Masked Group Fights Against Injustice

Our first encounter was four years ago. It was not very personal or intimate, but while watching him on the TV screen, this masked man left me feeling wonder and intrigue. How could one forget such a man? His leadership, his words, his cause, his voice and his eyes were etched in my memory years before I would realize how important he really is. Placed on posters and T-shirts with the faces of leaders such as Emiliano Zapata and Ernesto Guevara, Subcomandante Marcos stands out as a living leader for the indigenous people of Mexico.

An alluring feature of Marcos lies in his mystery. The whole Zorro mystique surrounding the masked man fighting for the people is intriguing. Marcos uses his words rather than a sword to fight, though the mark of the Z now represents the cause and presence of the Zapatistas. And in this case, the mask is not worn by just one, but by all.

Though the brilliance and strategy of Marcos as an individual cannot be denied, one man alone is not enough to change years of oppression and under-representation. It takes the collaborative effort of a group willing to fight and persevere through time for its cause. Though Marcos is viewed as the front man for the Zapatistas, he does not stand alone.

The black mask that Marcos wears, like all Zapatistas, is symbolic of unity. The masking allows for individuals to put aside physical features and to come together on one level, as one face.

The journey of the Zapatistas is not one followed only by indigenous peoples or Mexicans; it possesses an array of international support. The Zapatistas appeal to groups ranging from gay and lesbian activists to feminists. These groups recognize that the fight of the Zapatistas is a fight for all peoples who suffer injustices, discrimination, intolerance and exclusion. The all-encompassing nature of the Zapatistas is amazing and inspiring. There are not many groups that can draw such an mixed crowd of people, a mix that may have its differences but shares a common cause to protest.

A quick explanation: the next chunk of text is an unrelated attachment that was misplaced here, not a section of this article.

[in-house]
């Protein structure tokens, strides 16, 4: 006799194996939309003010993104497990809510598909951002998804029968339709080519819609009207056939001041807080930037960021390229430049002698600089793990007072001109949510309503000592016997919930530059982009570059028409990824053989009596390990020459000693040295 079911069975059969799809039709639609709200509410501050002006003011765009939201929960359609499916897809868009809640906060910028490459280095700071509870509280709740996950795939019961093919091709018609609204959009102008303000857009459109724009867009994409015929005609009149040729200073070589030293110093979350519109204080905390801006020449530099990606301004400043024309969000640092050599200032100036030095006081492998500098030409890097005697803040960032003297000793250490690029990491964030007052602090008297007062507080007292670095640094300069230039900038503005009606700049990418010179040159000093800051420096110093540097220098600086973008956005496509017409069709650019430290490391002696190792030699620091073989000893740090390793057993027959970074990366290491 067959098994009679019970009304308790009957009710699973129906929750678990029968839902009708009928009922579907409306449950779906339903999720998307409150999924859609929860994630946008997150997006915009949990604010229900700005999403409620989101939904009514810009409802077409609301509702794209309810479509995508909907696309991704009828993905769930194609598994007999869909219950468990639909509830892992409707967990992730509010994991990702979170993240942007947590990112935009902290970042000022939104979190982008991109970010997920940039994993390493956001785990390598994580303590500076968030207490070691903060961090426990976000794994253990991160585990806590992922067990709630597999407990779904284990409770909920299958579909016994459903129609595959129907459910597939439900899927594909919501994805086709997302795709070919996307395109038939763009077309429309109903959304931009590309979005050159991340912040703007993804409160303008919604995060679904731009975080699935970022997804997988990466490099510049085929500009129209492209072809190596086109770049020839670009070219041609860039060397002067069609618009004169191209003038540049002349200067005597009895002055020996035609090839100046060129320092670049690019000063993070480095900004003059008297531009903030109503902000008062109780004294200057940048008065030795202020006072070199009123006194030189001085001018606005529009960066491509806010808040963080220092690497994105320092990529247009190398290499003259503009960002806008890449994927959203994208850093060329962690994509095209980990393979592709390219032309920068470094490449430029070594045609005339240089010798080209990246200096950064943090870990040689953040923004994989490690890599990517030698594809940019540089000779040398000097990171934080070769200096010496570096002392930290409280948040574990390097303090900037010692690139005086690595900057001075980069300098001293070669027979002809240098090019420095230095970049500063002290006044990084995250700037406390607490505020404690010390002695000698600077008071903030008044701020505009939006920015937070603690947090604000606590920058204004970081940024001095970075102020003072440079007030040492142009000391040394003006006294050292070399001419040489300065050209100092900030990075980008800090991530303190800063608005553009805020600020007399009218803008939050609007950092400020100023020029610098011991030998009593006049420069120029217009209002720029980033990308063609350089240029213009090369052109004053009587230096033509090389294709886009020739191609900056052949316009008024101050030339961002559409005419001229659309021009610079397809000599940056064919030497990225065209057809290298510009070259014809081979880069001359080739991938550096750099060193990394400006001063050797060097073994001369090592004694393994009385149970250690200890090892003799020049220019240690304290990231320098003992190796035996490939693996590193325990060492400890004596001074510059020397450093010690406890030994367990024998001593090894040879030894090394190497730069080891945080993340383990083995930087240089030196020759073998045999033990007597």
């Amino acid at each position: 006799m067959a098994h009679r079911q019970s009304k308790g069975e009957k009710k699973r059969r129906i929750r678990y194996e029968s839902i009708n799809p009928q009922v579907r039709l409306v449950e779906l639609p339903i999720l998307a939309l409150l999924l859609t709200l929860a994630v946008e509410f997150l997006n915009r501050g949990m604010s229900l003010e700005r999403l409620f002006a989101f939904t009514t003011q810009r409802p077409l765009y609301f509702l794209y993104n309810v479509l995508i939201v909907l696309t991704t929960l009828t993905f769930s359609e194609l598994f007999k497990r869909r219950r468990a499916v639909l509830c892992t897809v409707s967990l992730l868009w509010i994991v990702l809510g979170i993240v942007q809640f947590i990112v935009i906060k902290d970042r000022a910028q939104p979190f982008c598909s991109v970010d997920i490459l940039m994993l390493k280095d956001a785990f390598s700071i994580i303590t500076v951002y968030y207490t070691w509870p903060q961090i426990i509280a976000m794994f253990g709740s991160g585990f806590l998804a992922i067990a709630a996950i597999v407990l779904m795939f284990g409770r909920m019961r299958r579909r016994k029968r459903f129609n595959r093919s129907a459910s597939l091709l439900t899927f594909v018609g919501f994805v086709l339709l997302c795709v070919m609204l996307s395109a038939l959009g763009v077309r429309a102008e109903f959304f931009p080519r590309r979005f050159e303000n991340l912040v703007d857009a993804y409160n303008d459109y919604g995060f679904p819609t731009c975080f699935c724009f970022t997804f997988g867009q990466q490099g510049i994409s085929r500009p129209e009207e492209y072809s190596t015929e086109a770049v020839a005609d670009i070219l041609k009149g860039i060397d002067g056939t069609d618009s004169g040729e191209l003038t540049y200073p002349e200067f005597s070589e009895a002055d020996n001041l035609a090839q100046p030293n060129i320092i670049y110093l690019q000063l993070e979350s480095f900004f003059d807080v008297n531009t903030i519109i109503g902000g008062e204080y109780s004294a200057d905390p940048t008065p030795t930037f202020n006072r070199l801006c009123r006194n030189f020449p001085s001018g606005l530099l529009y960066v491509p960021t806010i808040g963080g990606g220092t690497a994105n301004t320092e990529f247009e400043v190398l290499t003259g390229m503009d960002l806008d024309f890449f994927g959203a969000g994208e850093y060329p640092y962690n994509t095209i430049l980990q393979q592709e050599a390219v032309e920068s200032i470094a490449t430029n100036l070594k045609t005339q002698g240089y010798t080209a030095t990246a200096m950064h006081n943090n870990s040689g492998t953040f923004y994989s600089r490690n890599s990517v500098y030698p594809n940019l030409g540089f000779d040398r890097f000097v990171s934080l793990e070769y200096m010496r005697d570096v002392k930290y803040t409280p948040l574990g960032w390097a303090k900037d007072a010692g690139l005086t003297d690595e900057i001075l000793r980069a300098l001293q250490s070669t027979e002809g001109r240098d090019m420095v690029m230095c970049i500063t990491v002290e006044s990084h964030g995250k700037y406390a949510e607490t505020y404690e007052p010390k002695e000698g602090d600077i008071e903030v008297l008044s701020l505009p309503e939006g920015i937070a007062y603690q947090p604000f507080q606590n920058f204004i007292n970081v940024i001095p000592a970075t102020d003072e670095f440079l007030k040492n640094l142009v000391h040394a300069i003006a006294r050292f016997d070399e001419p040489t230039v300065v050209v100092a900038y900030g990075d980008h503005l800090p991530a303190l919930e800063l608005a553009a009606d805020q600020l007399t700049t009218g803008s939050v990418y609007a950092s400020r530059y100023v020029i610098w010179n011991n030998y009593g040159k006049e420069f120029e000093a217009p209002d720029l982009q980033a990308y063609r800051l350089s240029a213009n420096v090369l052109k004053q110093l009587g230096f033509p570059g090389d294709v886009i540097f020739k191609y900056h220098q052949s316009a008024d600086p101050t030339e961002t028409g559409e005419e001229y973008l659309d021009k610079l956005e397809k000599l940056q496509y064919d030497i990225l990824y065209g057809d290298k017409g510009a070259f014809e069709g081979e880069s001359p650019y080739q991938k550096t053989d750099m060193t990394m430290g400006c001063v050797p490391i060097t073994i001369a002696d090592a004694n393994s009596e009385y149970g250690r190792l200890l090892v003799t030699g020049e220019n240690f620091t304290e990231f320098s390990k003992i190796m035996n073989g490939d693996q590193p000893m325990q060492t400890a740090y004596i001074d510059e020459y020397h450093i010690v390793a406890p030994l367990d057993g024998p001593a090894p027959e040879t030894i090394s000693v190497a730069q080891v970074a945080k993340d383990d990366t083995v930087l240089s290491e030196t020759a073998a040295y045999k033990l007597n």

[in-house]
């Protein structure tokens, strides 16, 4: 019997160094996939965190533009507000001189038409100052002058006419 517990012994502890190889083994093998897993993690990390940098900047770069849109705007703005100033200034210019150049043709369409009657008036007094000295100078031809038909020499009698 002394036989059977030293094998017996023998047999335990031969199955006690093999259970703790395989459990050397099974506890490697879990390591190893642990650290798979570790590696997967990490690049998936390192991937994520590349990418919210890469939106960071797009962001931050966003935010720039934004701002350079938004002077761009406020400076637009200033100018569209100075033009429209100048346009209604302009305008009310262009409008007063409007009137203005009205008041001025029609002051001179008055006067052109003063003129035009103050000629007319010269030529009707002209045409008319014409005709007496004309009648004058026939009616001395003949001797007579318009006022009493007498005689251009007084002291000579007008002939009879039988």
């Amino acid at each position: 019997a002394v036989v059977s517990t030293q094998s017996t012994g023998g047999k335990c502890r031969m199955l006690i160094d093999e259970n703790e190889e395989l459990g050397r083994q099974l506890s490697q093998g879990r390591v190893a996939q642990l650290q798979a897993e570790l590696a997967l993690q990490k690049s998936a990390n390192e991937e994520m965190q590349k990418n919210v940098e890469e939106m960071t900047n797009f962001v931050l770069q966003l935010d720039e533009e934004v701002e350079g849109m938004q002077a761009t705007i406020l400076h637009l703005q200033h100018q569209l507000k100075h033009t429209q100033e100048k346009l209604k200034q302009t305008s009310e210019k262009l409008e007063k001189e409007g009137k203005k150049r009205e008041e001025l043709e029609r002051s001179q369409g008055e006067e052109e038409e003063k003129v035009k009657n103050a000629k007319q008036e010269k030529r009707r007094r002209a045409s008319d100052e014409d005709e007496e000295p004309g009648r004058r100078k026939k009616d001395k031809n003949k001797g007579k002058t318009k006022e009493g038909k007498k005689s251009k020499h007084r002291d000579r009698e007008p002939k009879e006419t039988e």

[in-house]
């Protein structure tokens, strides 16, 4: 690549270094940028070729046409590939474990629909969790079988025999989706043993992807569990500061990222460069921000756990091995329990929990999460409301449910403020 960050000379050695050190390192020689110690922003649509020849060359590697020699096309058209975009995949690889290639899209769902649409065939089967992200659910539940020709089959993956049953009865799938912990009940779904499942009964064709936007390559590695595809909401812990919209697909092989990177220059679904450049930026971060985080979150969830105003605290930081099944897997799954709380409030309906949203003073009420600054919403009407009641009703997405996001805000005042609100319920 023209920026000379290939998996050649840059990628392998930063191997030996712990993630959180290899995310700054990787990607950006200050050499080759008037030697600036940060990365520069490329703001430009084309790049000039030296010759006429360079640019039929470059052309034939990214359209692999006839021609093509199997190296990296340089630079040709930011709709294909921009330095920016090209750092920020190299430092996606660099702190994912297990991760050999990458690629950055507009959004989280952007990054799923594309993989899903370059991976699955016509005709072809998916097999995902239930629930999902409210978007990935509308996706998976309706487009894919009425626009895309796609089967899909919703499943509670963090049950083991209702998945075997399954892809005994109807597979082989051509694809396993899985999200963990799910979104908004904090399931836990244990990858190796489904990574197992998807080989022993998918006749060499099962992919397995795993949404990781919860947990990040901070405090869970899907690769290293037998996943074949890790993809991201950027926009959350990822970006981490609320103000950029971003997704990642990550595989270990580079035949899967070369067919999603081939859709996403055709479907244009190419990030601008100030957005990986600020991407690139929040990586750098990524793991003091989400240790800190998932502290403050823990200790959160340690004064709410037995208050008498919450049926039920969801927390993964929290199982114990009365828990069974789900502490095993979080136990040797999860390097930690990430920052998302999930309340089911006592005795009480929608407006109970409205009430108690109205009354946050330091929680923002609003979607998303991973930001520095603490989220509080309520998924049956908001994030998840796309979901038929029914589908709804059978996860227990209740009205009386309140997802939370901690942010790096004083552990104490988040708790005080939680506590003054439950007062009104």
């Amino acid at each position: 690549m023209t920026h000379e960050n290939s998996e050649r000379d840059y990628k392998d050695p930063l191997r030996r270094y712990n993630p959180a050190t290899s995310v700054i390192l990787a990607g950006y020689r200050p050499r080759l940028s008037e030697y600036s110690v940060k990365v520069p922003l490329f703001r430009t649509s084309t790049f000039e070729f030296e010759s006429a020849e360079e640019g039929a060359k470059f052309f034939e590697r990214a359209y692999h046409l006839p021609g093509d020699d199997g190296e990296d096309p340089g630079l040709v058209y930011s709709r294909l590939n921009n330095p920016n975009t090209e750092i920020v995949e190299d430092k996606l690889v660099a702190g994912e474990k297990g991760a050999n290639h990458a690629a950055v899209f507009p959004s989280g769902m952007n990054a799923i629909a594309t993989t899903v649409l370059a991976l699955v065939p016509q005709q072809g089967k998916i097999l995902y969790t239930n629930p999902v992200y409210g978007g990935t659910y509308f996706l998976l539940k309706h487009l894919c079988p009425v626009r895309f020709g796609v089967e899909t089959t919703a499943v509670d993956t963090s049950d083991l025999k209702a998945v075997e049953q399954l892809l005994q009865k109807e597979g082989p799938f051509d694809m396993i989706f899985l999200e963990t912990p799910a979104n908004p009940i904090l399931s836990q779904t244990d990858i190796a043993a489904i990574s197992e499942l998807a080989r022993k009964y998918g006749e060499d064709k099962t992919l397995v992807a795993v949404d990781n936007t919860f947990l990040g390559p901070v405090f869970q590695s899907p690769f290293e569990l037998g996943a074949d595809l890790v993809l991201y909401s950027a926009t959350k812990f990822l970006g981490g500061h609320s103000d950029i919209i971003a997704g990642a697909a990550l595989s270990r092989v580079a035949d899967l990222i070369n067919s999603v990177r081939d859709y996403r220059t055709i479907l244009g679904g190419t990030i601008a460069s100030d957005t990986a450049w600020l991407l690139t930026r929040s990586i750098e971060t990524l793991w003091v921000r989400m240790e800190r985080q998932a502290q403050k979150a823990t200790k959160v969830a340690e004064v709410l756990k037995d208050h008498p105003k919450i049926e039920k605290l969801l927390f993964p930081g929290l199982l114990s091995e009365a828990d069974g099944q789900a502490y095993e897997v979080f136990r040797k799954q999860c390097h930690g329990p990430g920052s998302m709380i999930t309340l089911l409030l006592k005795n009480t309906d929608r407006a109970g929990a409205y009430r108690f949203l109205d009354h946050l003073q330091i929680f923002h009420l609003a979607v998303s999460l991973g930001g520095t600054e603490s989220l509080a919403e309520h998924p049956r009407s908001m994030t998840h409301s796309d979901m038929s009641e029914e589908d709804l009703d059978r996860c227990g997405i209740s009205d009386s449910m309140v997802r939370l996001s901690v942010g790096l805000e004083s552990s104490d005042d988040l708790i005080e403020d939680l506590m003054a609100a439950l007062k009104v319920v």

Sadly, many readers will be seeing the names of Subcomandante Marcos and the Zapatistas for the first time in this article. Many Americans are ignorant of the happenings in Mexico, despite the recent nature and proximity of the events. Although the Zapatistas have been one of the first groups to use the Internet as a communicative tool, yet many people are still unaware of their struggle.

The recently completed “”Zapatour,”” the trek of the Zapatistas from their base in Chiapas to the capital of Mexico City, went largely unnoticed by U.S. media. It was front page news when the group first embarked on the journey, but it soon disappeared from the news completely.

Was it not entertaining enough for the American public to read about one of the largest grassroots movements in years? This was an event that drew international attention, and it was still not enough to bring proper exposure and explanation of the situation to the American public. It is even more frustrating to think that soon it will be completely out of the “”newsworthy”” category unless it involves death or U.S. intervention.

The United States seems to ignore the problems in Mexico because they might hit a little too close to home. Oppression and mistreatment of indigenous peoples? Certainly that would never happen here in the United States. The plight of the Native Americas in this land is all too similar to that of the indigenous peoples of Mexico.

The public’s mild obsession with Marcos is more than justified, as he is a man fighting for a cause and selflessly supporting the people who deserve to be given the rights long overdue to them.

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